*set*to keep track of previously visited cells, it uses a*map*to also map previously visited nodes to their*costs*. - The algorithm uses a
**heuristic**, or ranking function, to help select nodes which will yield a solution sooner.

The **heuristic** function can be any function which accepts a possible next-state of the program, such as one of the child cells of the current cell being traversed (the cells which can be reached in one step), and returns a number indicating a rank/cost. This heuristic is denoted as *h(n)*. The *cost* is determined by the number of steps taken in the path currently being explored and is denoted as *g(n)*. The variable *n* itself is the child cell in question. The sum value: *f(n) = g(n) + h(n)* will be used by the priority queue to select which nodes should be visited first. Smaller values of *f(n)* will be given favor over larger values; thus, the priority queue will return nodes whose *f(n)* values are smaller before returning those which are larger.

In this application, the *heuristic* function will be a function of distance: it will return a number corresponding to the distance between any particular cell and the exit cell of the maze. This means that we will be making choices about which nodes to visit next based on how far we've travelled already + how close each next node is to the goal state. Moving towards the goal will be favored and moving away will not be. Since our maze only permits left, right, up, and down movements, no diagonals, we will use a function called the **Manhattan distance**. This distance function does not consider diagonal directions, only left-right and up-down. It is named after the fact that there are very few diagnoal streets in Manhattan. The function can be calculated as: for points *a* and *b*: *dist = abs(a.x - b.x) + abs(a.y - b.y)*. In other words, it is thte sum of the horizontal and vertical distances between the two points. This heuristic is considered **admissible**, which means that the heuristic will never over-estimate the cost of reaching the goal.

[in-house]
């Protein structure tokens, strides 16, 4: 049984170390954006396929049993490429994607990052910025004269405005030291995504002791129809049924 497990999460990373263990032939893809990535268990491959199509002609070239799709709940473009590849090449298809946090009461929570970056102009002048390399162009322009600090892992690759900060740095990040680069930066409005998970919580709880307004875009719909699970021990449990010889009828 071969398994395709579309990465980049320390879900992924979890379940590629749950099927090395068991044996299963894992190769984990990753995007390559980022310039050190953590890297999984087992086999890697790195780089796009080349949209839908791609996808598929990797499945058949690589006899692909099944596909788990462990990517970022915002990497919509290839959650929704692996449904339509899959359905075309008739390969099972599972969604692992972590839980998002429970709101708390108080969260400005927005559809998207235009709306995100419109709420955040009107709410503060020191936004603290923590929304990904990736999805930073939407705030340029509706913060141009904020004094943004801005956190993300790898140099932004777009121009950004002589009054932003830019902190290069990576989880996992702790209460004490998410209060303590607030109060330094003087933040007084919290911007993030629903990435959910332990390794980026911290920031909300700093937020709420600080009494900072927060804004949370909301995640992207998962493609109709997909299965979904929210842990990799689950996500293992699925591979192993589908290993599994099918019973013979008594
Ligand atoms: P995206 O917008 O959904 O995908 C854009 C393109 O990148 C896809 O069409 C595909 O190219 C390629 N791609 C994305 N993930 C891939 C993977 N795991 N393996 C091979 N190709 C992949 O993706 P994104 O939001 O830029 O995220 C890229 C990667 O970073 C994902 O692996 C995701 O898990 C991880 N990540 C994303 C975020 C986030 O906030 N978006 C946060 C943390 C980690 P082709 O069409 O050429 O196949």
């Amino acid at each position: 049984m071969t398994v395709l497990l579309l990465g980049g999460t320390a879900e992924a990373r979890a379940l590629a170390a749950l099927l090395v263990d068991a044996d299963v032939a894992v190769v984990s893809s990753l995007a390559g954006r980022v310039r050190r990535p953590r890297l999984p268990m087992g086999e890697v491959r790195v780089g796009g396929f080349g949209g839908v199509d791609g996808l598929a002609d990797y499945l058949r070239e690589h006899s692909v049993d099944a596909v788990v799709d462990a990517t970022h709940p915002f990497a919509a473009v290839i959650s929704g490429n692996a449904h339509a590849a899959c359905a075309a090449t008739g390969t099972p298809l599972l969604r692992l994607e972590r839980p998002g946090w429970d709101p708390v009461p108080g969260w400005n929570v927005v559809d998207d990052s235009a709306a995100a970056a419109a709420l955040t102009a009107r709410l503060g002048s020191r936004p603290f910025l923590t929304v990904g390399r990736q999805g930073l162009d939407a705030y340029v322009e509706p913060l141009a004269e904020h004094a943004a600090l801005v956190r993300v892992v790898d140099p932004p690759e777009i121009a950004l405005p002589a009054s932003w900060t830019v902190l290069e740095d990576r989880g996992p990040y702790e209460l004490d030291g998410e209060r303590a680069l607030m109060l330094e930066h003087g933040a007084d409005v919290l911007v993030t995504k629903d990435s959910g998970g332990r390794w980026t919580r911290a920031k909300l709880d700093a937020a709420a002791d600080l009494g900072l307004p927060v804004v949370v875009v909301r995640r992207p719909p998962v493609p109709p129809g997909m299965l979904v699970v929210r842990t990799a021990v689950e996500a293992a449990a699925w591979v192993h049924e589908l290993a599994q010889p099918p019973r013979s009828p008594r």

With the heuristic and priority queue in place, the A* algorithm will effectively perform a breadth-first type search, but because it favors better performing nodes over others, it will reach the optimal solution in fewer steps than breadth-first, at the expense of keeping track of costs and performing heuristic calculations. In cases where there is more than one optimal solution; i.e. there is more than one path with the shortest number of steps, this algorithm may return a different path than breadth-first, but both paths will be of the same length.

**The steps can be summarized as**:

- Create a priority queue to keep track of nodes which need to be visited.
- Create a map to keep track of nodes which we've already processed and their costs.
- While the stack is not empty:
- Dequeue from the priority queye and set that value as the
*currentNode*. - If the
*currentNode*is the goal / end of map, stop. - Otherwise, for each next node (maze cell which can be reached in one move):
- If this node is not yet visited, or the current number of steps is less than that in the map, proceed with the steps below:
- Push this node to the nodes which need to be visited in the priority queue, and mark the
*currentNode*as its parent in the path. - Mark this node as being visited in the map and associate the current number of steps, which is the number of steps associated with
*currentNode*+ 1. - If the path exists, work backwards with the parent nodes starting with the goal node to determine the path from start to end.

The full implementation is given below:

### Space and Time Complexity

In the table below, we'll consider complexity in terms of the width and height of the 2D maze. In all cases, we will have at most *O(n * m)* extra storage used (not including the maze itself): some nodes will be stored in the nodes which are queued (or stacked) for vising, and some nodes to mark nodes which have already been visited. For time complexity, we will visit each node exactly once, except for A*, where a node might be revisited if a more optimal path is found, so the time complexity will also be *O(n * m)*.

Space Complexity | Time Complexity | Notes | |
---|---|---|---|

Depth-First Search | `O(w * h)` | `O(w * h)` | Fewer steps than the others but not likely to find the shortest path. |

Breadth-First Search | `O(w * h)` | `O(w * h)` | More steps than the others but guaranteed to find the shortest path. |

A* Search | `O(w * h)` | `O(w * h)` | Fewer steps than breadth-first search, but more space is used, as intermediate node objects are generated during the search. Guaranteed to find the shortest path. |

### Interactive Demo

In the small application below, we'll showcase the different types of searches, the paths they generate, and the number of steps it took to get there. The caption shows each color and its corresponding strategy. Cells whose path is included in more than one strategy will have more than one color inside of it. If no colors appeared, the generated map does not have any paths from the top left to the bottom right.